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Mary Pember: Mental health system fails young Indian woman

Amelia Kay Looking Sabinsky

Mary Annette Pember reports on the struggles of Amelia Kay Looking Sabinsky, a member of the Fort Peck Tribes who died on August 19 at the age of 36:
According to a report from the National Alliance for the Mentally Ill, (NAMI), American Indians and Alaska Natives morbidity rates from mental illness are astronomically higher than those of their white peers. Suicide rates for American Indians, for instance, are 190 percent greater than for whites. The report further notes that economic status and race have pushed American Indians to the margins of U.S. society, creating barriers to even the most basic health care.

The National Health Care for the Homeless Coalition reports that American Indians are overrepresented in the homeless population. Although national studies are difficult to find, the report noted that in Montana, where American Indians make up 6 percent of population, they make up 11 percent of those served by the state’s Health Care for the Homeless Clinic. It seems reasonable to assume that a high percentage of Indian homeless people also suffer from mental illness and/or substance addiction and might benefit from enactment of an AOT statue.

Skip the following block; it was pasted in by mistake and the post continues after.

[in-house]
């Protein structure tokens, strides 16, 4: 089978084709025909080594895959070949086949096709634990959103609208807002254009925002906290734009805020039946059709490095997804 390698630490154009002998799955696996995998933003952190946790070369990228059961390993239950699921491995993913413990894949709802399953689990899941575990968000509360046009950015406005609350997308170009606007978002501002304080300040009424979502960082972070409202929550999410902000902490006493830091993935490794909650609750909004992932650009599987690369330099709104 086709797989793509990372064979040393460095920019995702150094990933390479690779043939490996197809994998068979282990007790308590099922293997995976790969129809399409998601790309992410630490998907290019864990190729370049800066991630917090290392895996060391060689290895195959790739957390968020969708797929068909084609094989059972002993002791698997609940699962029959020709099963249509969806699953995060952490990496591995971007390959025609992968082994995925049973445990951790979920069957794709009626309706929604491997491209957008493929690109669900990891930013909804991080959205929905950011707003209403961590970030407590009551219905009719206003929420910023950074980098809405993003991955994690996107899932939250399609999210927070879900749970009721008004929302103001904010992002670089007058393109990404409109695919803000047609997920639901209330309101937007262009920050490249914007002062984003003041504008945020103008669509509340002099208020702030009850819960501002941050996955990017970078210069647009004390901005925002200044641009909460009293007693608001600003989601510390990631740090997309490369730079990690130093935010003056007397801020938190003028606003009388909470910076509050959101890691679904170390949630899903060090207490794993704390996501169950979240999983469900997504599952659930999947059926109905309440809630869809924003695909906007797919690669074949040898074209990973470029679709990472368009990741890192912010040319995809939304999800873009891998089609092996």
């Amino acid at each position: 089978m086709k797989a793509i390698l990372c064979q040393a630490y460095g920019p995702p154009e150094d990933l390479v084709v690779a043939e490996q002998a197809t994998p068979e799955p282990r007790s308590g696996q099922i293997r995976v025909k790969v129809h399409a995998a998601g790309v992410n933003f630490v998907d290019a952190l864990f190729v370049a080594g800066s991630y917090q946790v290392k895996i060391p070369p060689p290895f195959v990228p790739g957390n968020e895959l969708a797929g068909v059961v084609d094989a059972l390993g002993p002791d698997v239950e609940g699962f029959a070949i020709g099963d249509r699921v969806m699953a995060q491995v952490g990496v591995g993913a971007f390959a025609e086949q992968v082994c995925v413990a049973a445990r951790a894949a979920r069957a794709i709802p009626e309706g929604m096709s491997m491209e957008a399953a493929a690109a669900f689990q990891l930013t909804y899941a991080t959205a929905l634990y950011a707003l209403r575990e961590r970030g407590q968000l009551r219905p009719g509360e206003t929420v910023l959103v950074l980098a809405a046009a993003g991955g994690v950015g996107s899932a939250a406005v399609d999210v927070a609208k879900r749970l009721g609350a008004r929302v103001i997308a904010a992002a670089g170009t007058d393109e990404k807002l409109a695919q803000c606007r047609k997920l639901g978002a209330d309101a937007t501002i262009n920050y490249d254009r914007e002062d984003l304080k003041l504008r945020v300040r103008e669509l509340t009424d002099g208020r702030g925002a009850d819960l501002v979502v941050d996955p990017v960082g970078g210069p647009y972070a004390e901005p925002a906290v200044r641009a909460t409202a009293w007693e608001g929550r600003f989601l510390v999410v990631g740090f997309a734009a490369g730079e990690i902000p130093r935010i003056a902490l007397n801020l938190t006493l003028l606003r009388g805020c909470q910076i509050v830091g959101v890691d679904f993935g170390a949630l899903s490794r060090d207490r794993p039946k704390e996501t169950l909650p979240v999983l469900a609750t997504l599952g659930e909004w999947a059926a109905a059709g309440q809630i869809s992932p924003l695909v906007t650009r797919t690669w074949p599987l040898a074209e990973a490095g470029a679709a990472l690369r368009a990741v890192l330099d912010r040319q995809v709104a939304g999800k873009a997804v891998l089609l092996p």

From a judicial perspective, tribal courts are as varied as their mainstream counterparts in their approach to addressing involuntary commitment of the mentally ill. Sarah Deer of the Muscogee Nation and Colette Routel, professors at the William Mitchell College of Law, note that with 566 federally recognized sovereign tribes in the United States, there is a great deal of diversity in tribal guardianship laws. Many model their statues on state law, some have not updated their laws since their constitutions were first enacted and some integrate elements of the AOT model.

Ami, like so many mentally ill people, Indian and non-Indian, living on the reservation or in the city, tragically fell through the cracks. Her family tried over and over to get her the help she needed only to see her walk out of hospitals and treatment centers or simply leave the county if there was a commitment order for her.

The road to her final hospital stay was paved with desperation, schizophrenia, exasperating mental health laws, addiction, predation and prostitution, and what finally seems like murder.

“She was a hard rock that caused many a heartbreak, “ Redfeather-Looking said. During one of Ami’s toughest episodes, Redfeather-Looking recalls telling a friend “I’m not sure I even love her anymore.”

“My friend said, no, if you didn’t love her you wouldn’t care so much,” she said choking back tears.

Redfeather-Looking wants people to know that Ami was so much more than the disturbing and disruptive behaviors brought on by her illness. “She had a family; she was loved,” she said.

This is her little girl’s story.

Get the Story:
Mary Annette Pember: Nowhere to Turn: Our Mental Health System Is Sick (Indian Country Today 10/14)

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